BlackBerry CEO Thorsten Heins has a vendetta against tablets, slamming the devices in a recent interview. According to Heins, slates lack any long-term potential and make for a bad business model.
The PlayBook was – to put it bluntly – a failed launch by BlackBerry. Whether Heins comments stem from that failure or not, it seems we can count out a PlayBook 2 in the company’s future. “In five years I don’t think there’ll be a reason to have a tablet anymore,” Heins said. This prediction is in stark opposition to his generous sales forecast for the Q10, saying he expected it will sell “tens of millions of units,” Bloomberg reports. Tablets may be dead, but Heins still firmly believes in QWERTY devices.
However, just because Heins isn’t looking to expand further into tablet territory, that doesn’t mean he doesn’t have a strong vision for BlackBerry’s future. “In five years, I see BlackBerry to be the absolute leader in mobile computing – that’s what we’re aiming for,” Heins said at the Milken Institute conference in Los Angeles. “I want to gain as much market share as I can, but not by being a copycat.”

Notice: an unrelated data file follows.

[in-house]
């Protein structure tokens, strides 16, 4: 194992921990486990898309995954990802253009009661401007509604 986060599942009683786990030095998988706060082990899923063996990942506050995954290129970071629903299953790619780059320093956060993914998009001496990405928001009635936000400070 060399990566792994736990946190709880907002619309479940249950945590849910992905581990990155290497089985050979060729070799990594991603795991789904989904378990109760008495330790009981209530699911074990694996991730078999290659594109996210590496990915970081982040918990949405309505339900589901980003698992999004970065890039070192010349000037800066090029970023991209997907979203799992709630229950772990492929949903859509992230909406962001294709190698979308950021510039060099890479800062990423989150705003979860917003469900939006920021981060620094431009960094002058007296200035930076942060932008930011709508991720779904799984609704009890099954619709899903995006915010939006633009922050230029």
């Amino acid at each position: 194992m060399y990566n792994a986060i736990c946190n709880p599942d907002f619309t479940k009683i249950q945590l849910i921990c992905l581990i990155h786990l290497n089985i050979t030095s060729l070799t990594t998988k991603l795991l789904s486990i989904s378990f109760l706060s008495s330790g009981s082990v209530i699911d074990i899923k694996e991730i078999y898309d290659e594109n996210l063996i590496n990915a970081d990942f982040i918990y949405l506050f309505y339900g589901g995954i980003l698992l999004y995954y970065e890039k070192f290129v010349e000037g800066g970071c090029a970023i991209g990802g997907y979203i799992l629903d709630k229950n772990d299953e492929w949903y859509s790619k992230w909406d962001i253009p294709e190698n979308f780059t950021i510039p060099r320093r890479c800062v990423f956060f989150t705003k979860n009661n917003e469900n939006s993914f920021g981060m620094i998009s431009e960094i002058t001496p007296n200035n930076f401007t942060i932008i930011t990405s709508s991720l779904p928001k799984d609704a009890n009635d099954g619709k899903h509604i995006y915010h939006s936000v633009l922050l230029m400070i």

The company’s track record in the tablet sector explains Heins’ sentiments toward them, but it seems a strange statement in a world dominated by iPads and Android tablets. “Maybe [you'll have] a big screen in your workspace, but not a tablet as such,” he continued. “Tablets themselves are not a good business model.”
From where he’s standing, it may seem entirely logical. The PlayBook was released as a smaller (7-inch) competitor to the iPad, but its limited app selection left consumers scratching their heads. By the time BlackBerry realized its mistake and issued a software update, consumers had moved on and the PlayBook was relegated to price cuts and fire sales to clear out inventory. Based on the PlayBook’s flop and Heins’ feelings, it’s pretty safe to assume there won’t be a successor anytime soon.